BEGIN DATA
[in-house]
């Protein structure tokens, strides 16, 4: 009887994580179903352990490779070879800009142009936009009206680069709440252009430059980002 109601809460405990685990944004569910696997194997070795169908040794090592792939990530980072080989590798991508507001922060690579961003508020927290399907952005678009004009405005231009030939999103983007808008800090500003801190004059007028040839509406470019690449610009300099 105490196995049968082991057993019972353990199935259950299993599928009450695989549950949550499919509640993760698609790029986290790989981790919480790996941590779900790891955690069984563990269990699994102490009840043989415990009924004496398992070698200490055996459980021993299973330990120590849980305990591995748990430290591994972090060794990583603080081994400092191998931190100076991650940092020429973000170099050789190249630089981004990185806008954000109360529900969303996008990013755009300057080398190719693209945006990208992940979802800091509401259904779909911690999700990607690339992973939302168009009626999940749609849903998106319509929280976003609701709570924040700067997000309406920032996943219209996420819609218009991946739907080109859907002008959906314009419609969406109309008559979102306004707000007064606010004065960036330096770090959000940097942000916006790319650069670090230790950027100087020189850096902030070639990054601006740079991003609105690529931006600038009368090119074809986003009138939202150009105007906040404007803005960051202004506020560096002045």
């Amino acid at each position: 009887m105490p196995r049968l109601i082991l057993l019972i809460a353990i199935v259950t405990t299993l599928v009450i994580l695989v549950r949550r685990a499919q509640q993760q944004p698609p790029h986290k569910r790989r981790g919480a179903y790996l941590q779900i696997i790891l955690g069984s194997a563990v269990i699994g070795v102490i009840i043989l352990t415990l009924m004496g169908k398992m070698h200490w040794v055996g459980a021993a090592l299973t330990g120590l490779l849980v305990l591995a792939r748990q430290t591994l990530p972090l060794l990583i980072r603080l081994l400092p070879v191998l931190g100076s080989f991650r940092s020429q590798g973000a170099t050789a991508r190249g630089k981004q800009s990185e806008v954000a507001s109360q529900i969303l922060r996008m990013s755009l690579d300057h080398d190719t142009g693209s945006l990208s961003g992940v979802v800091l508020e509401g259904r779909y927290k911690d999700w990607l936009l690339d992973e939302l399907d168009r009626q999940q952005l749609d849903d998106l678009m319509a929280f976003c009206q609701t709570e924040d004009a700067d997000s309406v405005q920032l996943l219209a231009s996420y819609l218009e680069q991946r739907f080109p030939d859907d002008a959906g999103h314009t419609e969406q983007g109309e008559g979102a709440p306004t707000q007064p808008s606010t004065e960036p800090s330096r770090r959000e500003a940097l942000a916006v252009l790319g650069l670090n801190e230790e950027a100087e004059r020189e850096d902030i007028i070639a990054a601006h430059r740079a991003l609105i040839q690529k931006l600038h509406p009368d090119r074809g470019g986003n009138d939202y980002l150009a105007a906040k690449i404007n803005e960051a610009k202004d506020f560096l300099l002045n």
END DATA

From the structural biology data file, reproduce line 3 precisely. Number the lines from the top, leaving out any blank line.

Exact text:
């Amino acid at each position: 009887m105490p196995r049968l109601i082991l057993l019972i809460a353990i199935v259950t405990t299993l599928v009450i994580l695989v549950r949550r685990a499919q509640q993760q944004p698609p790029h986290k569910r790989r981790g919480a179903y790996l941590q779900i696997i790891l955690g069984s194997a563990v269990i699994g070795v102490i009840i043989l352990t415990l009924m004496g169908k398992m070698h200490w040794v055996g459980a021993a090592l299973t330990g120590l490779l849980v305990l591995a792939r748990q430290t591994l990530p972090l060794l990583i980072r603080l081994l400092p070879v191998l931190g100076s080989f991650r940092s020429q590798g973000a170099t050789a991508r190249g630089k981004q800009s990185e806008v954000a507001s109360q529900i969303l922060r996008m990013s755009l690579d300057h080398d190719t142009g693209s945006l990208s961003g992940v979802v800091l508020e509401g259904r779909y927290k911690d999700w990607l936009l690339d992973e939302l399907d168009r009626q999940q952005l749609d849903d998106l678009m319509a929280f976003c009206q609701t709570e924040d004009a700067d997000s309406v405005q920032l996943l219209a231009s996420y819609l218009e680069q991946r739907f080109p030939d859907d002008a959906g999103h314009t419609e969406q983007g109309e008559g979102a709440p306004t707000q007064p808008s606010t004065e960036p800090s330096r770090r959000e500003a940097l942000a916006v252009l790319g650069l670090n801190e230790e950027a100087e004059r020189e850096d902030i007028i070639a990054a601006h430059r740079a991003l609105i040839q690529k931006l600038h509406p009368d090119r074809g470019g986003n009138d939202y980002l150009a105007a906040k690449i404007n803005e960051a610009k202004d506020f560096l300099l002045n």